It has been quite a week in the world of German TV. While much of the industry has been attempting to deal with the fall-out from the Covid-19 pandemic, one of the country’s biggest commercial broadcasters has just performed an apparent about-turn on strategy and seen its CEO depart.
Max Conze’s exit from ProSiebenSat.1 last night might have come as a shock but it had been rumoured as a distinct possibility by some for a few weeks, as the broadcaster and its boss faced increasing criticism from both observers and those within.
The former Dyson exec had only been in the job for two years but the company’s share price has recently tumbled to new lows and executives have been departing at a rapid rate throughout, ranging from ex-Red Arrow Studios CEO Jan Frouman and the broadcaster’s sales & marketing chief Sabina Eckhardt, to former co-CEO of entertainment Michaela Tod – and most recently deputy CEO Conrad Albert.
It was the latter who recently described the goings on at ProSiebenSat.1 as a “boardroom soap opera” and clearly investors and the company board decided to draw a line, with Conze paying the price. But there is more to this than simply an exec reshuffle.
Eyes on the entertainment prize
Conze’s exit has promoted ProSiebenSat.1 to completely refocus its direction. The company recently made a $500m investment in dating app developer The Meet Group – part of the reason for that share price decline – but the company has now outlined its plans to turn away from e-commerce, with an eye on selling its NuCom arm and concentrating purely on entertainment.
It isn’t immediately clear who will lead this charge though, with no CEO lined up to replace Conze. Instead, CFO Rainer Beaujean has been named as the new chairman of the board while Wolfgang Link will continue to oversee the entertainment push.
The German broadcaster will focus on the core domestic market, plus Austria and Switzerland, with local and live formats a key part of the plan. In its statement yesterday evening, ProSiebenSat.1 said it would be working “in close cooperation” with Red Arrow Studios, which had been for sale all but two weeks ago until it was pulled back into the fold, as revealed by TBI.
Whether the Covid-19 break-out really did impact the failure of a deal being struck or if it was actually a decision more forced upon it by potential buyers turning away at what was deemed a high price – around $300m – isn’t immediately apparent.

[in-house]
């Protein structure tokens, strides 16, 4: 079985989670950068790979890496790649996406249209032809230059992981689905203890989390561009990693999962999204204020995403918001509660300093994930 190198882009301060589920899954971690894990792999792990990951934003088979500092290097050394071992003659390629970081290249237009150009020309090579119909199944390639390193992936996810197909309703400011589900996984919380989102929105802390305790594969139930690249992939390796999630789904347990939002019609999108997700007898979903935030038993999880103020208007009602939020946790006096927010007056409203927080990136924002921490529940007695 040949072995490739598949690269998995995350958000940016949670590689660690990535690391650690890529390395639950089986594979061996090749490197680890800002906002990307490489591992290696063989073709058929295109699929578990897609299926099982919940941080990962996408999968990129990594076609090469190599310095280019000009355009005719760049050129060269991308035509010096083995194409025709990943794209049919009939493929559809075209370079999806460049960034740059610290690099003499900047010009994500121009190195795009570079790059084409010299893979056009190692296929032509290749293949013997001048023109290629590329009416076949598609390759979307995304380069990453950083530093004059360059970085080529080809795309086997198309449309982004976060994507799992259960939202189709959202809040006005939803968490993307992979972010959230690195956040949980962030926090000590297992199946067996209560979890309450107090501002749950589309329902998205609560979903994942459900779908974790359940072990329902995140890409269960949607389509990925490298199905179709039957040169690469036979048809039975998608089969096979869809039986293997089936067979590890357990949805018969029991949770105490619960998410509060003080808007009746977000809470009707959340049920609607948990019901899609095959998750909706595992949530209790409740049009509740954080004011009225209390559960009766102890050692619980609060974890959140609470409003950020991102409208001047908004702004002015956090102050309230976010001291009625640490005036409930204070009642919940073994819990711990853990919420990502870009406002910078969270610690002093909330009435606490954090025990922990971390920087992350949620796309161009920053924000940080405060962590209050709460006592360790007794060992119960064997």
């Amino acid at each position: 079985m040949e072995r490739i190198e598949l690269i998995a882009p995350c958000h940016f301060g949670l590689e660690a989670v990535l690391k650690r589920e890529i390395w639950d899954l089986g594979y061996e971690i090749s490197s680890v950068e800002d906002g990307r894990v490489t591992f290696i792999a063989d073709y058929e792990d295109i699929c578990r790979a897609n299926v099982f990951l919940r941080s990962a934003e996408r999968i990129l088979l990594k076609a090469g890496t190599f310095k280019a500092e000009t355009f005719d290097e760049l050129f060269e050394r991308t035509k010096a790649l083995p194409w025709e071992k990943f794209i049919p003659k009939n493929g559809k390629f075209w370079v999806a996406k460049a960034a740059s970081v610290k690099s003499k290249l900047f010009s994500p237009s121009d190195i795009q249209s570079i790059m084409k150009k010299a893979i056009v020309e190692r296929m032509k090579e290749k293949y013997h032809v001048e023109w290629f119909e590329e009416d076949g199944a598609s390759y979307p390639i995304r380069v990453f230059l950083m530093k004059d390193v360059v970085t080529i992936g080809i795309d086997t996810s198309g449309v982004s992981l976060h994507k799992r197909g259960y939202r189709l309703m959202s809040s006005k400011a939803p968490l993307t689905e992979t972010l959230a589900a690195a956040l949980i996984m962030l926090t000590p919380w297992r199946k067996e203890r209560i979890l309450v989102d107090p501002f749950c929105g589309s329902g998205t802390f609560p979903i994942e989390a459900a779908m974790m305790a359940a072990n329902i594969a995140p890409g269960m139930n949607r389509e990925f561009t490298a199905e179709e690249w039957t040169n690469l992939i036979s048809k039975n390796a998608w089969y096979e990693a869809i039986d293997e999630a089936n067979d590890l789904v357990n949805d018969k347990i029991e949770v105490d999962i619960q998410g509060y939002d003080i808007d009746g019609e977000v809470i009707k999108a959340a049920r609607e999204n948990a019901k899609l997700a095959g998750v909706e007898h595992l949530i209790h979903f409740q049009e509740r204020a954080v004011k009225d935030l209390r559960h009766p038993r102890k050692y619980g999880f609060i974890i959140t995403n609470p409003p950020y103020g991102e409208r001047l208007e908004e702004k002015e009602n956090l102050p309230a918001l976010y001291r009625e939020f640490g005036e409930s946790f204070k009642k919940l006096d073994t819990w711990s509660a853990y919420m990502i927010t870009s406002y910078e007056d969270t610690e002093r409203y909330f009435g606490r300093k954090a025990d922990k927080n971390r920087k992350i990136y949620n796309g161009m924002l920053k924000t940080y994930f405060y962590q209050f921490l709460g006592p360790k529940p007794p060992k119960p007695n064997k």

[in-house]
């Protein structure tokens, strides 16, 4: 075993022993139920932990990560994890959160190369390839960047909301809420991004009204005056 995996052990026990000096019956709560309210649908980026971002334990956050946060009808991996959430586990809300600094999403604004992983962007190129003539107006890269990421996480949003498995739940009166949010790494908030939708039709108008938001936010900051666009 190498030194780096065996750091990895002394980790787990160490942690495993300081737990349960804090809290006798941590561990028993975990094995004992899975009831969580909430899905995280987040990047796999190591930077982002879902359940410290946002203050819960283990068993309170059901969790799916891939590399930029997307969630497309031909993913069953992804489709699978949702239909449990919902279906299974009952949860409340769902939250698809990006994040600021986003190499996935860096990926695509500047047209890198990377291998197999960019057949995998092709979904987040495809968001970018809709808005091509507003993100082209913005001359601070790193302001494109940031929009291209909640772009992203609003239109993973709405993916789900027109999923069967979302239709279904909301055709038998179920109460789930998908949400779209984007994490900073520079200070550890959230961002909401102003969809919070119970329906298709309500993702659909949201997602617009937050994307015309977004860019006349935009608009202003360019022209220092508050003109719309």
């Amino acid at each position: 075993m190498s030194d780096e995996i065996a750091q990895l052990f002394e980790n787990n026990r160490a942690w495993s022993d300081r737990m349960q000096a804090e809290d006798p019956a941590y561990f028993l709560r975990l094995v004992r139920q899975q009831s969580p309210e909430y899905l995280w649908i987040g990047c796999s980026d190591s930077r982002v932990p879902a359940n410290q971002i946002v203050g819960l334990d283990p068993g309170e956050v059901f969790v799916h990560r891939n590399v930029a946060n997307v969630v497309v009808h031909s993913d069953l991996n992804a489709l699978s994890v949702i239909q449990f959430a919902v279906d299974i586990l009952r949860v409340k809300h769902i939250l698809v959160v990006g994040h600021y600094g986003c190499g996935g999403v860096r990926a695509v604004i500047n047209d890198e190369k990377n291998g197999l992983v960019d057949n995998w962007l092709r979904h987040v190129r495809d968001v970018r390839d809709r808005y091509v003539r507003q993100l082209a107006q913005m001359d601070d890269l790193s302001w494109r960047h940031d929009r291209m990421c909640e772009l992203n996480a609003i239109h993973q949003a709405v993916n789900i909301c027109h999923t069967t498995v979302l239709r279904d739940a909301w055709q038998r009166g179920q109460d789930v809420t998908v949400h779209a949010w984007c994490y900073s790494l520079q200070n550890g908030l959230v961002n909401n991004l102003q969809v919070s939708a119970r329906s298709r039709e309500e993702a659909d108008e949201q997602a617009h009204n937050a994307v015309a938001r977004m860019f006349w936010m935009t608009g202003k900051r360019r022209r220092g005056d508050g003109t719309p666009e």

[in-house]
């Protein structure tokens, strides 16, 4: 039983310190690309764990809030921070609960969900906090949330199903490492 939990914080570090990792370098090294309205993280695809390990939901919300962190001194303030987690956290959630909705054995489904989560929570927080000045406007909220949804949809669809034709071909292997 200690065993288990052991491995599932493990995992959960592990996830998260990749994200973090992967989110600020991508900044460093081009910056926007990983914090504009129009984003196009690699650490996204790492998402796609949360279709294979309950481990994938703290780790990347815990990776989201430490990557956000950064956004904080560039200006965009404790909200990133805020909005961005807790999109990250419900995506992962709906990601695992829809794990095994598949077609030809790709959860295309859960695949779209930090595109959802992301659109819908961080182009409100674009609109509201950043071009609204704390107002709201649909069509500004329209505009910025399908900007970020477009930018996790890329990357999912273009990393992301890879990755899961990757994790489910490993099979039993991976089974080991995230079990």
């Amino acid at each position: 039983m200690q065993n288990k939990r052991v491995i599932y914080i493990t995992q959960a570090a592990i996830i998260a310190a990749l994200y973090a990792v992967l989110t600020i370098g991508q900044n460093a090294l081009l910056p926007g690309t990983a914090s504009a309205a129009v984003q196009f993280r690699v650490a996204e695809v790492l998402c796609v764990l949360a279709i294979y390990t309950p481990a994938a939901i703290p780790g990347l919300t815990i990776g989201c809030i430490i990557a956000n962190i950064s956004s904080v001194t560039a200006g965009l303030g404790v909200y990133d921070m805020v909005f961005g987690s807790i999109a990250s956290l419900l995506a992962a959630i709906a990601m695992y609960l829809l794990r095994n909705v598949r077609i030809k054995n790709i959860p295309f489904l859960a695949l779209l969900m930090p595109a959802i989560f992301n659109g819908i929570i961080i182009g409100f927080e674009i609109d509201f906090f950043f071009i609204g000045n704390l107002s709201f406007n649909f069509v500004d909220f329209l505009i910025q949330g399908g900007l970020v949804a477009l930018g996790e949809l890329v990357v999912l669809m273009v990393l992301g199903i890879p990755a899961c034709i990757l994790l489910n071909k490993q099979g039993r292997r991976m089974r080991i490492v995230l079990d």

Either way, the profitable and widely regarded studios arm – which owns companies including Love Is Blind prodco Kinetic Content – will provide a necessary tool if the new plan is to work.
Digital-focused Studio71 will also be expanded, as per the new plan, and the Joyn streaming platform will move centre stage. The service, launched with factual giant Discovery in May, commissioned its first original late last year with the drama Dignity and also recently moved into original reality formats. More of the same looks likely.
An onus on ownership
This week didn’t just bring Conze’s departure though. A day earlier, the Spanish division of Mediaset bought more shares in the company, effectively doubling its stake in the German commercial broadcaster since last year. That immediately fuelled more speculation about the Berlusconi-led company’s intentions and the possibility of a takeover bid – something Conze had not approved of.
Mediaset, which is attempting to merge its Spanish and Italian units under the stalled MediaForEurope project, has been able to take advantage of a significant fall in the price of ProSiebenSat.1 stock, which is down by 60% on a year ago.
The result is that the Spanish division of Mediaset now owns 9.75%, while the Italian division separately owns a further 9.6% share in the German broadcaster. Mediaset said that the group has to date acquired the availability of 20.1% of voting rights, excluding treasury shares.
But again, it’s not quite as simple as that. There’s also Czech Republic investor Daniel Kretinsky, who holds a 10% stake in ProSiebenSat.1.
Industry sources tell TBI that a potential joint takeover with Mediaset looks possible but point out that Kretinsky could be a key figure. He has also previously worked with Czech billionaire Petr Kellner, whose investment group PPF recently struck a deal with WarnerMedia to acquire Eastern European broadcast group CME – raising further fuel to the ongoing questions around the German broadcaster’s future in the long term.